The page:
The Black Hole (1979)

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I was watching “The Impossible Planet” on BBC last week, an old episode of Doctor Who (which is to say, season 2 of the rebooted franchise and not the classic serials), and it occurred to me how much the story seemed to be riffing on the 70s Disney scifi movie The Black Hole. Sure enough, when I dug out the DVD of the episode and listened to the audio commentary, it was revealed that some of the original CGI FX work for the show had been rejected by the producers who wanted the black hole in the episode to be more like the one they remembered from that very movie. Clearly the connection was very much in everyone’s mind while making this, and a rewatch seemed called for.

I didn’t realise it when I saw this film as a kid, but what a total mess it proves to be. It was made in the aftermath of Star Wars’ explosive impact on the box office, and all the studios were suddenly desperately scrambling to find their own sci-fi blockbuster. They started wildly lashing out in panic, knowing that the sci-fi mega hit was the way of the future but still completely unsure what exactly it was about Star Wars that had made it such a massive hit. So Universal repurposed a TV pilot by the name of Battlestar Galactica into a copy-cat rip off; James Bond was dispatched to space in Moonraker; Paramount revived an old TV franchise for the worthy-but-dull Star Trek: The Motion Picture; and Roger Corman recognised George Lucas’ pilfering of Western classics and followed suit, remaking The Magnificent Seven as Battle Beyond The Stars.

With a four-decade history of making family-orientated fantasy films, Walt Disney Studios should have been in the best position of all. But what they came up with was The Black Hole, a film that shows the symptoms of the film industry’s blind panic and is practically a playbook for how not to make a scifi film. It starts with some 2001-ish “proper science” with scenes of zero gravity and explanations of what a black hole really is, but then immediately sets about misunderstanding and abusing every single concept. Suddenly there’s gravity; a probe ship can return from a trip to the black hole where – it’s just been explained – not even light can escape from. Characters can wonder around in open space and suffer only a bracing wind and a light frosting. ESP powers are thrown in just as something cool to communicate with over a distance instead of a mobile phone.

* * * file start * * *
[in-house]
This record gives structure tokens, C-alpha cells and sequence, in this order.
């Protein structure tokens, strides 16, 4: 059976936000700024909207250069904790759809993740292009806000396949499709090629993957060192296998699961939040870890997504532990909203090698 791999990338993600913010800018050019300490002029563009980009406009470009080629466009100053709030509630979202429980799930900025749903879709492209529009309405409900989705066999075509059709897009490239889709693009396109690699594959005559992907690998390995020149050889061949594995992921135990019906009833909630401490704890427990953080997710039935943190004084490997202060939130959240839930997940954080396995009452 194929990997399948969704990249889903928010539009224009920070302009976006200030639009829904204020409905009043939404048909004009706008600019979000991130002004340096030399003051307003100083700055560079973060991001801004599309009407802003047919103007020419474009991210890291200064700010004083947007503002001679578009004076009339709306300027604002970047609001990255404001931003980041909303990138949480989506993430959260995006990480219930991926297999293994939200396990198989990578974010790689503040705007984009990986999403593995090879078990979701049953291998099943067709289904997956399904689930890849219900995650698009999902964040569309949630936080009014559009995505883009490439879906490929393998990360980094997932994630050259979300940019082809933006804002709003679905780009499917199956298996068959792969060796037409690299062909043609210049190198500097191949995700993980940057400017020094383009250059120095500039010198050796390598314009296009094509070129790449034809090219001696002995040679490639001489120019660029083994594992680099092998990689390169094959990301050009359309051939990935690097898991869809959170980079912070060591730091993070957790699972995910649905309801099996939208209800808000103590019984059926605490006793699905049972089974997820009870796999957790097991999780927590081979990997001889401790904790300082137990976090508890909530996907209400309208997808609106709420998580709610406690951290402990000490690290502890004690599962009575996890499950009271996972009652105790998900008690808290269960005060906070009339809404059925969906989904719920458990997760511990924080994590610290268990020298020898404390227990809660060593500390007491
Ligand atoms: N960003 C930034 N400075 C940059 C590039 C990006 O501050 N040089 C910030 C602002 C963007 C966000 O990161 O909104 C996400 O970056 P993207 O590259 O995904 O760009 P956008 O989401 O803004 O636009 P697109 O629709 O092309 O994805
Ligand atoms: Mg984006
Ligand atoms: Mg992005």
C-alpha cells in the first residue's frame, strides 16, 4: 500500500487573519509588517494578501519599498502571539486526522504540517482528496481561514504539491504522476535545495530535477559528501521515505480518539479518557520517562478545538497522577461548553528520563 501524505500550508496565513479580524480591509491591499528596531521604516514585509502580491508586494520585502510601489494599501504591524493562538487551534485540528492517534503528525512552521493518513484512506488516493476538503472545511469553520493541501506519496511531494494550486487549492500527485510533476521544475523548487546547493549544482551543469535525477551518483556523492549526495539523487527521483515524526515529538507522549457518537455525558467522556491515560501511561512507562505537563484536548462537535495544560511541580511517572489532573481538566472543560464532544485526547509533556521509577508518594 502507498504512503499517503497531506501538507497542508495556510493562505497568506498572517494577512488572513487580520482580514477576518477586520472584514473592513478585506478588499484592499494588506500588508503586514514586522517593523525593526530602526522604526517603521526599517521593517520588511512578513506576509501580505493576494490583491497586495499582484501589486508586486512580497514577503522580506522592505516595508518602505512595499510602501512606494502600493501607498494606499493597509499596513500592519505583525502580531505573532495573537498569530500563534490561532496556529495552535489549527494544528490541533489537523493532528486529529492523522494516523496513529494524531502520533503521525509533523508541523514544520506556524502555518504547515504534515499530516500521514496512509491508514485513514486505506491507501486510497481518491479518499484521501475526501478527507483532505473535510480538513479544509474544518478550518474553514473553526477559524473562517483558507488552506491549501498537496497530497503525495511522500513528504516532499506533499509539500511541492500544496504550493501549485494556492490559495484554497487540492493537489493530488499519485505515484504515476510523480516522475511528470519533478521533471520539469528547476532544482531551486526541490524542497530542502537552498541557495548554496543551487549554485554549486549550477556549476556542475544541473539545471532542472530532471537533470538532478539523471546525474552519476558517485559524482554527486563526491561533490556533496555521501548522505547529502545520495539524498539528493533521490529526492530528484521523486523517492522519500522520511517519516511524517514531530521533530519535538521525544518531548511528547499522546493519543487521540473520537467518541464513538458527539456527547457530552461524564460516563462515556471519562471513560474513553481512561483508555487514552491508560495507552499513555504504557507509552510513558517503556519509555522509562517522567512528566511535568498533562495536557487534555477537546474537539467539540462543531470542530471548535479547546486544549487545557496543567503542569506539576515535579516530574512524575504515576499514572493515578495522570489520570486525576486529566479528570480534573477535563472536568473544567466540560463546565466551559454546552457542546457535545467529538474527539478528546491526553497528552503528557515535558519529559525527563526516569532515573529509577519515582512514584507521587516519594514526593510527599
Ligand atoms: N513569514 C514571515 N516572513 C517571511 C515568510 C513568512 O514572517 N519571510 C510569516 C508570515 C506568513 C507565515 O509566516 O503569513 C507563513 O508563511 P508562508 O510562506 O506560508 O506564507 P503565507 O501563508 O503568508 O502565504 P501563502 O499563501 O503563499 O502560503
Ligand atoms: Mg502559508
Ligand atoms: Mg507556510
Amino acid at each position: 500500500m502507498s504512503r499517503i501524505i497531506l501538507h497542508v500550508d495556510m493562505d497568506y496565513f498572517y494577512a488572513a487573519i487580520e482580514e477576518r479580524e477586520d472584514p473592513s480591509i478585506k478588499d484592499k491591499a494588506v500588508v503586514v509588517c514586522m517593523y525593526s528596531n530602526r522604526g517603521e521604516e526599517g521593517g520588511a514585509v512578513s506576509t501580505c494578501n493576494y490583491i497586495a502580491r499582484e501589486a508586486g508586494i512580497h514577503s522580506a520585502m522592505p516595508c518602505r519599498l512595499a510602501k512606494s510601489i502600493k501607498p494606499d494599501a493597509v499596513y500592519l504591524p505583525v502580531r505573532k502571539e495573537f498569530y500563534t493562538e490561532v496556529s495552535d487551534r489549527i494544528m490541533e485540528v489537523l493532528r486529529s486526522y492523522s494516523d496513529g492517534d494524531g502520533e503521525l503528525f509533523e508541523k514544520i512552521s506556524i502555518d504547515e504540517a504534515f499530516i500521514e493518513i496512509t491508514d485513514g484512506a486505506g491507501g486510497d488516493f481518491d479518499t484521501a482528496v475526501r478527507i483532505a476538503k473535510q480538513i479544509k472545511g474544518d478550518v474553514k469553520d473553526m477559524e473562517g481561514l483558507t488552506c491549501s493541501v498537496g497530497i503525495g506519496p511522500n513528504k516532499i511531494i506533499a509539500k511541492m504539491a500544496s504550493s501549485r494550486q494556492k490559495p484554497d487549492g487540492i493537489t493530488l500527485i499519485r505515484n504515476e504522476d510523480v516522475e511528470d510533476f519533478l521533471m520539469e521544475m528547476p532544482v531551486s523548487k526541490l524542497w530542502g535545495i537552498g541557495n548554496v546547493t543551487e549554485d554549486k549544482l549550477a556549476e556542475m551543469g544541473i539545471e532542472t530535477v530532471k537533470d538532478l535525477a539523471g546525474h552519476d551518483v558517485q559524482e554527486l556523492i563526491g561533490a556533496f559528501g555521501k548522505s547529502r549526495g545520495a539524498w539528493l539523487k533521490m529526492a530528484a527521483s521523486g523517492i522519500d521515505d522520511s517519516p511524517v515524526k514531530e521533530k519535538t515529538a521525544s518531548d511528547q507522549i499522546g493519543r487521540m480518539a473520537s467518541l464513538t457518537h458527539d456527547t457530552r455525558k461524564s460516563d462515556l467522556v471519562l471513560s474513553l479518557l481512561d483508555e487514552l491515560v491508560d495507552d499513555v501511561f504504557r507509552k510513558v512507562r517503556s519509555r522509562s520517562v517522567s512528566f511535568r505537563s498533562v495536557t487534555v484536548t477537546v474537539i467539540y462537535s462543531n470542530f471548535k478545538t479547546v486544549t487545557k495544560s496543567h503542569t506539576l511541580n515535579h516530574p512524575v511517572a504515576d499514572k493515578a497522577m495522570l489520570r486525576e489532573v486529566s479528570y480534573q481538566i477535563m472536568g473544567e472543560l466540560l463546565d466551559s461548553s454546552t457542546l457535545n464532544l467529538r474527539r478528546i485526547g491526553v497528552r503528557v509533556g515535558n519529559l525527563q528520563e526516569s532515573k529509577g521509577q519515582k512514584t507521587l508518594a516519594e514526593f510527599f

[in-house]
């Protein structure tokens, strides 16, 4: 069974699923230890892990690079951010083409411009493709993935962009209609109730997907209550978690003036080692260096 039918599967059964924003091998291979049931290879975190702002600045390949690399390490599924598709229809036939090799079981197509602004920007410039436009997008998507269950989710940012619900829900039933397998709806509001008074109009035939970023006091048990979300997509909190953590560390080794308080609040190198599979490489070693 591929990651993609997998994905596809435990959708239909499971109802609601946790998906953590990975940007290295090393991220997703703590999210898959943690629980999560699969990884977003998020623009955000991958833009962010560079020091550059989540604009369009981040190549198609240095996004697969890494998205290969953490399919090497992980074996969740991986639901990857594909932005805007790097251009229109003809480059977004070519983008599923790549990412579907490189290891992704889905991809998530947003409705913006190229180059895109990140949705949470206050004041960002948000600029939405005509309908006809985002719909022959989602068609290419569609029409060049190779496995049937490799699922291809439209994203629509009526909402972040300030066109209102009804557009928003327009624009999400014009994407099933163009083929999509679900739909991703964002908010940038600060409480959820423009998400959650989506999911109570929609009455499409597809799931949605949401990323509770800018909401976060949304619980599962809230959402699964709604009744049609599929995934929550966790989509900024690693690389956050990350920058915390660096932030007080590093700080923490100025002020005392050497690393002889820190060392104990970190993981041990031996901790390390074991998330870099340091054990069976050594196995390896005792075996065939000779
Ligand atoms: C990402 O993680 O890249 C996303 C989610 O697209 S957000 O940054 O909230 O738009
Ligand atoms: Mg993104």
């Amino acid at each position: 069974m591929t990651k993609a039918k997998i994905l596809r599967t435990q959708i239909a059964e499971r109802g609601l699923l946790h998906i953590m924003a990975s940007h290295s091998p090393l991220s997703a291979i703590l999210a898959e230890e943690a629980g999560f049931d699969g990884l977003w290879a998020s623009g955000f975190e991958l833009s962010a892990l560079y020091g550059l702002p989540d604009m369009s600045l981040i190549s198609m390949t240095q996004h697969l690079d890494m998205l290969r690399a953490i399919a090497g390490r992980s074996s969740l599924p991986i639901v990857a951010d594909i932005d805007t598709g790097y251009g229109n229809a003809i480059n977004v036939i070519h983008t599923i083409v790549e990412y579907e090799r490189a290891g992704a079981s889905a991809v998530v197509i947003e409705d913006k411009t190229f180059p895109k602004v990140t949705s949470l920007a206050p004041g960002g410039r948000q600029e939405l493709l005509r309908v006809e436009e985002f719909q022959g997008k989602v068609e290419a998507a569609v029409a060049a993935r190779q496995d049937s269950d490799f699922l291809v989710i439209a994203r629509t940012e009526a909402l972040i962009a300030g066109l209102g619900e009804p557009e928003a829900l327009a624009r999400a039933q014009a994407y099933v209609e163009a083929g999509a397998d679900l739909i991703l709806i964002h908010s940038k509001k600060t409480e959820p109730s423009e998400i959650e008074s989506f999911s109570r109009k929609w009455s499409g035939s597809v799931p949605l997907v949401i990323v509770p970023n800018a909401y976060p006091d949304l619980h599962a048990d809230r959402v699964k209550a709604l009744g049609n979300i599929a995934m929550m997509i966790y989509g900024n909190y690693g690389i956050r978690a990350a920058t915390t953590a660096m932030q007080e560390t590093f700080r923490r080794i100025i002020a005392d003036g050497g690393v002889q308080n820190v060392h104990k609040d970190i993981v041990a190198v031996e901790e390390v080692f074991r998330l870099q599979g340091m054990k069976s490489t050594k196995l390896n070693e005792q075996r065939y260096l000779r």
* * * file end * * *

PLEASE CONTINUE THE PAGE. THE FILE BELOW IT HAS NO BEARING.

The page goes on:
The film can’t decide whether to go for the sort of grandiose longeurs of 2001 and Star Trek: TMP or for the shoot-em-up blasters of Star Wars. Scenes with the robots are strictly for the kids (the lead droid has the stature of R2-D2, the voice of Threepio and the exaggerated wide eyes of Bambi), yet an early line of dialogue references Dante and the closing scenes explicitly play on the vision of hell from Inferno, which goes straight over the head of 95% of the audience. One of the main cast deaths is a particularly nasty implied moment even when kept mainly off-screen and certainly far too horrific for any Disney film. There’s a prolonged final sequence at the end clearly intended to mirror the hallucinogenic star trip of Dave Bowman at the climax of 2001 – only it’s too literal and stuck with the poorest effects of the entire film, suggesting that either the budget or the schedule presumably had expired by this point.

It’s the script that is particularly dire: the basic storyline is a rehashing of Disney’s own 1954 hit 20000 Leagues Under the Sea with Dr Hans Reinhardt as Captain Nemo, but the character quickly degenerates into a stereotyped Bond villain (of the Stromberg/Drax variety) complete with silent robotic henchman Maximilian standing in for Oddjob/Jaws. When Reinhardt meets his end by being flattened by a large video screen that simply falls off the wall of his command deck rather than anything the nominal heroes do, it feels this is surely an attempt at laugh-out-loud black meta-humour; except it isn’t.

There’s not a single line of dialogue in this film that doesn’t come across as painfully wooden, the sort of exposition that no one would ever say in real life but exists simply in order to info-dump necessary data into the heads of the poor audience. The characters are likewise two-dimensional cut-outs, and not one of them is remotely likeable. It takes some doing to extract such truly terrible performances from a world-class cast that includes Maximilian Schell as Reinhardt along with Anthony Perkins, Ernest Borgnine, Robert Forster, Yvette Mimieux (from George Pal’s The Time Machine) and Joseph Bottoms (the juvenile lead of the film, treated like a child despite the actor being 25), but the writers (Jeb Rosebrook and Gerry Day) and director (Gary Nelson) manage it between them. Poor Roddy McDowell – voicing the inevitable post-Star Wars likeable droid Vincent – is given a script that consists literally of witless clichés and eye-rollingly bad quotations. No wonder he dropped the screen credit, as did Western movie veteran star Slim Pickens.